Depression is always a tricky subject to approach. It’s very personal. Also very emotional. Many of us will know someone who suffers from depression and some stage and understanding the best way to support them can be tricky. Here are my tips on how you should support a friend with depression.
Firstly you should study up on what depression is. It’s fairly common, with an estimated 300 million people suffering from it worldwide. Awareness for depression has increased dramatically in recent years, which is a good thing. However, it means there’s also more misinformation on the subject than before.
It’s really important to learn about depression and the different types that can affect people. This is an important first step in helping your friend with depression. It means that you’ll be able to understand the context of their illness. Because depression is a clinical mental illness.
Contrary to many thoughts, it’s not simply “feeling sad” or “going through a bad patch”. Whilst it does affect different people to different degrees, it’s really important to understand signs and symptoms. Depression can in worst case scenarios lead to suicide.
It’s ok to not understand
So whilst it’s really important to learn up as much as you can, it’s also ok to admit you don’t understand what your friend is going through. As mentioned, depression affects different people differently. Even if we read about symptoms etc, we might not be able to really understand how it’s affecting our friend with depression. This can be true even if you have suffered from it yourself.
It’s therefore completely fine to admit you don’t understand. There’s a big difference between whether or not you understand and you being understanding. Remember that you’re not expected to have the answer. That’s not your role for your friend with depression.
The power of presence
One of the most powerful and effective things you can do is simply be there. It sounds simple right? Well, it is. Many people believe that they need to have answers, or need to be more proactive in helping. They become upset and frustrating thinking that they’re unable to help.
But the fact is simply being there is helping. A lot of the time that’s all someone will want from you. To be there, to listen, and to offer your support in whatever form that might be.
Of course being there can be hard. Depression is a long term illness, and it might be hard to commit yourself to that. It can be hard to be around someone who is depressed for long periods of time. Their mood might affect yours.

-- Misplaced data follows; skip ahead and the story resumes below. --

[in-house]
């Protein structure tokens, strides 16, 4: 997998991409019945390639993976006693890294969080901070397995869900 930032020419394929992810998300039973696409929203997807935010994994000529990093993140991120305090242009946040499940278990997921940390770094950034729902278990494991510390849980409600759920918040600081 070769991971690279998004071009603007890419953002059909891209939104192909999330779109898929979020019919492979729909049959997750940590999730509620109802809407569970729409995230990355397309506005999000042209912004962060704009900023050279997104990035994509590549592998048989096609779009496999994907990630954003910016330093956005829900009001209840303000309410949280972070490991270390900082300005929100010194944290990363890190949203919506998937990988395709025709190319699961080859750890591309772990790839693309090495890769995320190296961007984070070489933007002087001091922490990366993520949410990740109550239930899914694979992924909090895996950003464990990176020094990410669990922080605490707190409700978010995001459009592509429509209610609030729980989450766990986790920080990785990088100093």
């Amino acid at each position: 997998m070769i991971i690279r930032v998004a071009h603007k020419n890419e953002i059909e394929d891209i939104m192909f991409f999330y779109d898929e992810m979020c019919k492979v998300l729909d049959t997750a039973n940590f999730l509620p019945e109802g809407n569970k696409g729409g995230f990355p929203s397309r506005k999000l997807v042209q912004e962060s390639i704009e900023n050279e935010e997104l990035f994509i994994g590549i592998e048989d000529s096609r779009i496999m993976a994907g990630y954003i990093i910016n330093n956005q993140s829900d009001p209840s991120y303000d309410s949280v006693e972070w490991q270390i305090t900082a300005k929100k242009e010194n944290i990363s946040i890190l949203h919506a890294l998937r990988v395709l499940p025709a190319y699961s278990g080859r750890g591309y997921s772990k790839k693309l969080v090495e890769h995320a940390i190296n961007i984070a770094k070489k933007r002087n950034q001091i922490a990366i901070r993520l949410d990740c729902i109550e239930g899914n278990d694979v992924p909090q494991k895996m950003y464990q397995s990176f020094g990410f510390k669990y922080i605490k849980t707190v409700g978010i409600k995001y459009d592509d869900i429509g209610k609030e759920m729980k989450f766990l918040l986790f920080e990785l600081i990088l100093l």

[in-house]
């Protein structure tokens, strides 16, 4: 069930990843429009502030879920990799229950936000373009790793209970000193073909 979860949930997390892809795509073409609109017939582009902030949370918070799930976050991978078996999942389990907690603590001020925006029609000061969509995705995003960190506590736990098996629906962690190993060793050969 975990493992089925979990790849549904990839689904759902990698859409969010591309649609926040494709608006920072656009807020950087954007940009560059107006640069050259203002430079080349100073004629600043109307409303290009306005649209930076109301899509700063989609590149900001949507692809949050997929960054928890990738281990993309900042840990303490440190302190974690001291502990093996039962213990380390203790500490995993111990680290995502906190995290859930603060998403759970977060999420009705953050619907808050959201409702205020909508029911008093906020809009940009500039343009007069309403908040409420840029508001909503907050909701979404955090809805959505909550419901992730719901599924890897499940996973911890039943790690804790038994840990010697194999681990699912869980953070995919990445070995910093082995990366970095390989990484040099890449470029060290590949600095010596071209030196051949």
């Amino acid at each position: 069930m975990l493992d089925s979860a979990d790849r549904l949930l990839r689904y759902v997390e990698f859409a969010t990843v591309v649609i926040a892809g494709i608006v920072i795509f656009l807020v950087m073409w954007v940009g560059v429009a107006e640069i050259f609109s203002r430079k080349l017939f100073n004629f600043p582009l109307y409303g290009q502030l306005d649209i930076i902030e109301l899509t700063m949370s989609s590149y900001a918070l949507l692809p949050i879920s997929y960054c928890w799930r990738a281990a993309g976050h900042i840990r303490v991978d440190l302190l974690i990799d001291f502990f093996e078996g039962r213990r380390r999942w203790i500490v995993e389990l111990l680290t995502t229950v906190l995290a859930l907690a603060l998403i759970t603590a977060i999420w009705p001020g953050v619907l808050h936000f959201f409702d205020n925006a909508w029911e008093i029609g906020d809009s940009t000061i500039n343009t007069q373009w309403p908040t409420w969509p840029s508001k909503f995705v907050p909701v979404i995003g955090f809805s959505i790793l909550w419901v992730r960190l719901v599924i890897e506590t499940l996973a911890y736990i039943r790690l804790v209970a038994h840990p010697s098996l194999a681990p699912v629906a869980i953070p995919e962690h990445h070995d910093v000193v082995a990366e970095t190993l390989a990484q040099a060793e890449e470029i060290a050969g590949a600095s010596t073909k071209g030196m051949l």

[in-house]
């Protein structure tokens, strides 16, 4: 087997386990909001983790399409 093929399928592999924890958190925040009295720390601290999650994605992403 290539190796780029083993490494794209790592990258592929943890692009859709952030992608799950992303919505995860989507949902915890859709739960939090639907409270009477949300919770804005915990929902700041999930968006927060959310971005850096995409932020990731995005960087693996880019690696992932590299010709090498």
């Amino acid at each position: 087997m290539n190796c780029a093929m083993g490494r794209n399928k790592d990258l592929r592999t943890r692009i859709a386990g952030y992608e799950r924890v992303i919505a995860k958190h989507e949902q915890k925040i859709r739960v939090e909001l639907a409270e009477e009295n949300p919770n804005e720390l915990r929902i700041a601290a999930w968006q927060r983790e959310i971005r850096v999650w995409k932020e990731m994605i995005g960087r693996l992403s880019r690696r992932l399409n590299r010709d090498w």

It’s good in these situations to see the different ways you can be there for someone. You can be there for them in person. Hanging out, including them in plans, and generally checking up on them is a great thing to do. But you can also keep in touch with them simply through phone calls and text.
You might feel that you’re not doing enough, but it’s important to remember that doing anything is already fantastic. You have to be able to choose what works best for you, and what you can realistically offer your friend.
Keeping up the conversation
Conversation is one of the tricky things to navigate. What do you talk about? Do you talk about the depression? What if your friend doesn’t respond? It’s tricky because there are no hard and fast rules.
First, let’s look into whether or not you ask them about the depression itself. Generally, I would advise against this. You might be curious, but asking outright could put pressure on your friend or make them uncomfortable. A lot of the time, they might not even be able to explain it.
However, you should try and make it clear that you’re open to listening. Your friend might not feel like it at first, but if they do eventually want to share with someone, it would be really helpful for them to know that they can come to you.
Second, you can talk about whatever you want. Tell them about your day. Or TV shows your watching. Maybe even office gossip. Don’t be discouraged if they don’t engage well in the conversation, it can be really nice to simply have someone be there and talk to you. Just remember to be yourself. There’s no need to force conversation or to talk about things you wouldn’t normally.
Finally, some people are happy to simply sit in silence. Silence doesn’t mean it’s awkward. This is the point where your presence could already be the biggest difference. Silence doesn’t mean you’re failing. Just keep in mind your friend’s comfort level, and try and gauge the level of conversation they want to have.
Another way of communicating with someone is to simply give them a hug. Physical contact can be a great way of communicating your feelings to your friend.
Asking for help
Finally, it’s really important to remember you can ask for help. It’s ok to ask your mutual friends to also help support your friend with depression. You can also talk to their family members to keep up to date with what’s going on.
It’s also ok to ask for help for yourself. Supporting someone with depression can be extremely draining. Their mood can affect yours, especially if you don’t feel things are improving. It’s so important that you look after your own health as well.
Of course, there’s also the worst case scenario to think about. Depression can lead to suicide and if you think your friend is in danger of going down that path then you definitely need to ask for help.
You can call the free 24-hour National Suicide Prevention Lifeline (funded by the U.S. Department of Health and Human Services) is available to people in crisis (or their loved ones) at 1-800-273-TALK (8255). Calls are routed to local crisis centers if you are in America.
For those in the UK, the Samaritans (116 123) operates a 24-hour service. If you prefer to write down how you’re feeling, or if you’re worried about being overheard on the phone, you can email Samaritans at firstname.lastname@example.org.
Other countries also offer similar services.